Bernard Breslaw (he was such a gentle person in spite of his impressive size)

Continue reading “Roundhouse Time. – I discover the joys of the 130 hour working week”

Michael Flanders, Daniel Barenboim,Stravinsky

Many years ago, just after my period as a remarkably unsuccessful “antique” seller in the Camden Passage market, I joined the Little Angel Puppet Theatre and started out on what would be one of my main careers, that of a theatre technician.

My chief area of work there was as a lighting guy and scenery maker, and John Wright, the wonderful South African Puppeteer who ran the theatre with his wife, Lindy taught me all I needed to know to do that work.

John wright
John Wright

One of the true highlights of my time with them was the version of Stravinsky’s The Soldier’s Tale, which we performed at the Purcell Rooms (part of the Royal Festival Hall complex on the south bank of the Thames).

This was a seriously big undertaking for the Little Angel Theatre crew, who were more used to working on the small and intimate scale of their own theatre in Islington in a setting that was totally set up for puppetry – not a description that you could apply to the Purcell Rooms, which was simply a flat stage at the end of a long and relatively narrow auditorium, and which was, reasonably enough, set up and designed for small scale classical concerts to be performed in.

But, I am happy to say, we pulled it off magnificently.

The basic idea was that we used a whole series of rod puppets (controlled from below and behind by means of rigid rods connected to their moving parts), and the puppeteers were dressed from head to foot in soft, non-reflective – black fabric, and worked on a stage that had a series of steps going across the stage from left to right, so the further upstage you went (away from the audience) the higher you were.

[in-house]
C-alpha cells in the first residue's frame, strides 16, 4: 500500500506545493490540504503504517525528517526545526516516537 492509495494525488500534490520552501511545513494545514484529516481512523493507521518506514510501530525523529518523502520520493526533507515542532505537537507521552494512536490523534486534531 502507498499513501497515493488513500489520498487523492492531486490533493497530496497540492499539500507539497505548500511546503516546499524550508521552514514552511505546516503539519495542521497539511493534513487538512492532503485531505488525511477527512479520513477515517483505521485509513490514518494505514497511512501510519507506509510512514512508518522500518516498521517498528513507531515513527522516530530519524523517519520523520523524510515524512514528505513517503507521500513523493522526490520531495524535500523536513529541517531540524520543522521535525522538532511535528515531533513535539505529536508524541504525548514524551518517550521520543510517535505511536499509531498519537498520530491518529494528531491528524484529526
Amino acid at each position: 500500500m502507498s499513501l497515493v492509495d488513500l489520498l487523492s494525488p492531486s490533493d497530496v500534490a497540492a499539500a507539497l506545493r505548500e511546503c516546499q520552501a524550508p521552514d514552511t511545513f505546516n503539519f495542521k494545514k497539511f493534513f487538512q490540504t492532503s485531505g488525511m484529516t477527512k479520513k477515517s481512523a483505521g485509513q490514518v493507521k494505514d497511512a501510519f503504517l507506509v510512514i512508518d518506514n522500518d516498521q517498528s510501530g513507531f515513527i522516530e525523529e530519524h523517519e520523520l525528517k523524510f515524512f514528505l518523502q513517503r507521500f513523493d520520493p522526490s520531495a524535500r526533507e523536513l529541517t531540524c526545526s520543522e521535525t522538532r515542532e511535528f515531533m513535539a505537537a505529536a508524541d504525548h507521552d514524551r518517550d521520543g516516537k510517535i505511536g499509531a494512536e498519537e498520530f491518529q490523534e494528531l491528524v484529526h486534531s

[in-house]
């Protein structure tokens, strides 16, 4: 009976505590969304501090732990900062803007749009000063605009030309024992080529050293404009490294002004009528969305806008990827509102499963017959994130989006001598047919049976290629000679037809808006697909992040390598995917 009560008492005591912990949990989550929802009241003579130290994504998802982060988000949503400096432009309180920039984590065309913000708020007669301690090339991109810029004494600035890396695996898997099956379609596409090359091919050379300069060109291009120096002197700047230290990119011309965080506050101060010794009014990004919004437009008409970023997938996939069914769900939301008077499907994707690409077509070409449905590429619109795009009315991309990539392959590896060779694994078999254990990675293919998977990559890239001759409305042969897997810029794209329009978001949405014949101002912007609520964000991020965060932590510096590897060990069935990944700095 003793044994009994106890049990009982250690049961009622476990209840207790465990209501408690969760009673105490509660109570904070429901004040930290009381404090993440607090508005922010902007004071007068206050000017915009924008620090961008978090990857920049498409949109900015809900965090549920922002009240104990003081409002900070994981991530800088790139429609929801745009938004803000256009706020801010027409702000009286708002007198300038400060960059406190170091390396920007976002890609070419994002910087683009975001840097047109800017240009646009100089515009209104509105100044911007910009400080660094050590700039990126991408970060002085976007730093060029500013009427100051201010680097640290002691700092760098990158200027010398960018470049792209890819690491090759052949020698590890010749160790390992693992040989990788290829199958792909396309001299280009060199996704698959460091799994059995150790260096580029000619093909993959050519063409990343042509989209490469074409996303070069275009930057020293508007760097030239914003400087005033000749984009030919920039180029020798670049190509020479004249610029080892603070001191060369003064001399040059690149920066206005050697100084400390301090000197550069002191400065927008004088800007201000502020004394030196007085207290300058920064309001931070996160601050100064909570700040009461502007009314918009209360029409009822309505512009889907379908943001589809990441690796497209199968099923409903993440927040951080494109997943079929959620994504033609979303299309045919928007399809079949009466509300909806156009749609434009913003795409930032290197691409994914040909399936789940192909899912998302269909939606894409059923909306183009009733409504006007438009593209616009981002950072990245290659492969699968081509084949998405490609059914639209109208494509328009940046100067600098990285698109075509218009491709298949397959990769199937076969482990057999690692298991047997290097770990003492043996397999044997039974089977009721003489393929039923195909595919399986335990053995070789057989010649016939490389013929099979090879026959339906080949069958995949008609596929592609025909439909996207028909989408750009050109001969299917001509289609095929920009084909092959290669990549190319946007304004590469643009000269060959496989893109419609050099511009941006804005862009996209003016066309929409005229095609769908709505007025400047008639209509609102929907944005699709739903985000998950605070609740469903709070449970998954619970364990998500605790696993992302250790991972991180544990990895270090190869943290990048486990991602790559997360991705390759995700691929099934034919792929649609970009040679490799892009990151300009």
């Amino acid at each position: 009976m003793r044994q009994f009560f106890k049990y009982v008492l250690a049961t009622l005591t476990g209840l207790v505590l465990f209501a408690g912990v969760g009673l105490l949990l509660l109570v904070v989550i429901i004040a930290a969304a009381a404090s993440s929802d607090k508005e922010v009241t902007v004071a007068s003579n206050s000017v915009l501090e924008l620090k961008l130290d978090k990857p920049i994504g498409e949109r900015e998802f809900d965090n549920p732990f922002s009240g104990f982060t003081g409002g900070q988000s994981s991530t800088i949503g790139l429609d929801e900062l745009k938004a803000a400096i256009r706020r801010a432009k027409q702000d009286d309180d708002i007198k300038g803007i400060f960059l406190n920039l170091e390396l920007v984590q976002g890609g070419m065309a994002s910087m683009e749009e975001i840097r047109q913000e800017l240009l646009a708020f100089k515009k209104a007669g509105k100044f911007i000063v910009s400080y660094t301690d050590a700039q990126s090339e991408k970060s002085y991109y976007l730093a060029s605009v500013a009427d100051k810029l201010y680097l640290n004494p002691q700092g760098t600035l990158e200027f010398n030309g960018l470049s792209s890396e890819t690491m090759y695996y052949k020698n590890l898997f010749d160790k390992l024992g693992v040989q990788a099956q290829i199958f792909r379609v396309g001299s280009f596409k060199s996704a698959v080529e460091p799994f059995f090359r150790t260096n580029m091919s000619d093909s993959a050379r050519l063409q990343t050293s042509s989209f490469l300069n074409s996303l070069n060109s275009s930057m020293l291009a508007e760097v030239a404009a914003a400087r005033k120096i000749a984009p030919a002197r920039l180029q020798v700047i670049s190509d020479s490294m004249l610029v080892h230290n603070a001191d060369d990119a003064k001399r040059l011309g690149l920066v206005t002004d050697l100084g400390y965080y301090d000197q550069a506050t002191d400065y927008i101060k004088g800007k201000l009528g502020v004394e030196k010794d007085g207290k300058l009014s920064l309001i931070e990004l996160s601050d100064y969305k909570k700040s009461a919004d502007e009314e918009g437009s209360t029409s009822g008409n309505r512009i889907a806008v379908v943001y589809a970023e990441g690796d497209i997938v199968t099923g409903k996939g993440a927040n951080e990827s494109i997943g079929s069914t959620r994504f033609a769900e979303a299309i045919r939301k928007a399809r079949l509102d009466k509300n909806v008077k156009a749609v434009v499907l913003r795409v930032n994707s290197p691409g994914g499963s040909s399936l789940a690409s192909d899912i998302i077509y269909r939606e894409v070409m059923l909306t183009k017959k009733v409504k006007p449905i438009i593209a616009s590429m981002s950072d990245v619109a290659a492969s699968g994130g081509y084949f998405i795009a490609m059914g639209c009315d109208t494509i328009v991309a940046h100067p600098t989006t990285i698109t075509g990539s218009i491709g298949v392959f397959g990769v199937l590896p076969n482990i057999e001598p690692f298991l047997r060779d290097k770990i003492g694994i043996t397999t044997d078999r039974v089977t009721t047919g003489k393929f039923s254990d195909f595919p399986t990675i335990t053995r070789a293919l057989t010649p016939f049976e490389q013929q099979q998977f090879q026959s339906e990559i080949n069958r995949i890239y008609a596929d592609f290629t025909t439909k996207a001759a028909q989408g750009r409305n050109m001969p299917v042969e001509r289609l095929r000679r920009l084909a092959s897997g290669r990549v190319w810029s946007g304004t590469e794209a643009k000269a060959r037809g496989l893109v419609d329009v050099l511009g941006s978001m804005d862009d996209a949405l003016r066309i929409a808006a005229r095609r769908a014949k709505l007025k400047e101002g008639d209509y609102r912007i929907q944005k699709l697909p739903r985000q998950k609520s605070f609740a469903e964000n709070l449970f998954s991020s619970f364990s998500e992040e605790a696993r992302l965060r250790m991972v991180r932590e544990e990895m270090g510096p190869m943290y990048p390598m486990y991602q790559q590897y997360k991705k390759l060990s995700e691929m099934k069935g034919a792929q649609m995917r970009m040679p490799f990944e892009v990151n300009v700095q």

The stage itself was also painted matt black, and the sides and back of the stage were covered with soft black fabric.

The lighting was by means of a series of spot lights on either side of the stage, aimed across the stage horizontally, with very narrow beams.  And the idea was that the puppets would be held in one or more of these beams of light, and thus be visible to the audience, and when not held in the light, would be invisible.

The created the effect of the puppets floating in the air, but as often is the case with puppets, one quickly stopped “seeing” them as floating, but sort of invented a ground for them to be walking on.. odd how our minds do that sort of thing.

Most of the puppets were about a meter (3 foot) tall, but as there were no reference points regarding size, the audience quickly saw the puppets as normal human size.  So when at the very end of the story, the soldier crosses the frontier to be reunited with his lover, and the Devil comes to claim his soul, we used a Devil puppet which was about 8 feet tall, so it looked enormous when it loomed over the soldier puppet we used in that scene (the soldier puppet we used there was a very small one, about 30 cms tall to make the difference in size even more marked and dramatic).

John Wright with Devil puppets (thanks to Ronnie le Drew for this photo)
John Wright with Devil puppets (thanks to Ronnie le Drew for this photo)

Continue reading “Michael Flanders, Daniel Barenboim,Stravinsky”

The Chickening – The Silliest Film Ever

There is nothing useful I can say about this film, except that it is wonderful, silly, superb and thoroughly worth watching – all 5 minutes of it.

As will be obvious from the first moment,it is a spoof on The Shining, which is a very different order of film.

This one is crude, rude, but very funny, and superbly inventive, and I simply had to share it with you.

If you want to find out more about the guys who made this film, why they felt the need to make it, the thought processes they went through and similar interesting points, then you can do no better than to head on to HERE to find out all of the above.

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Do let us know what you thought of this strange little film please……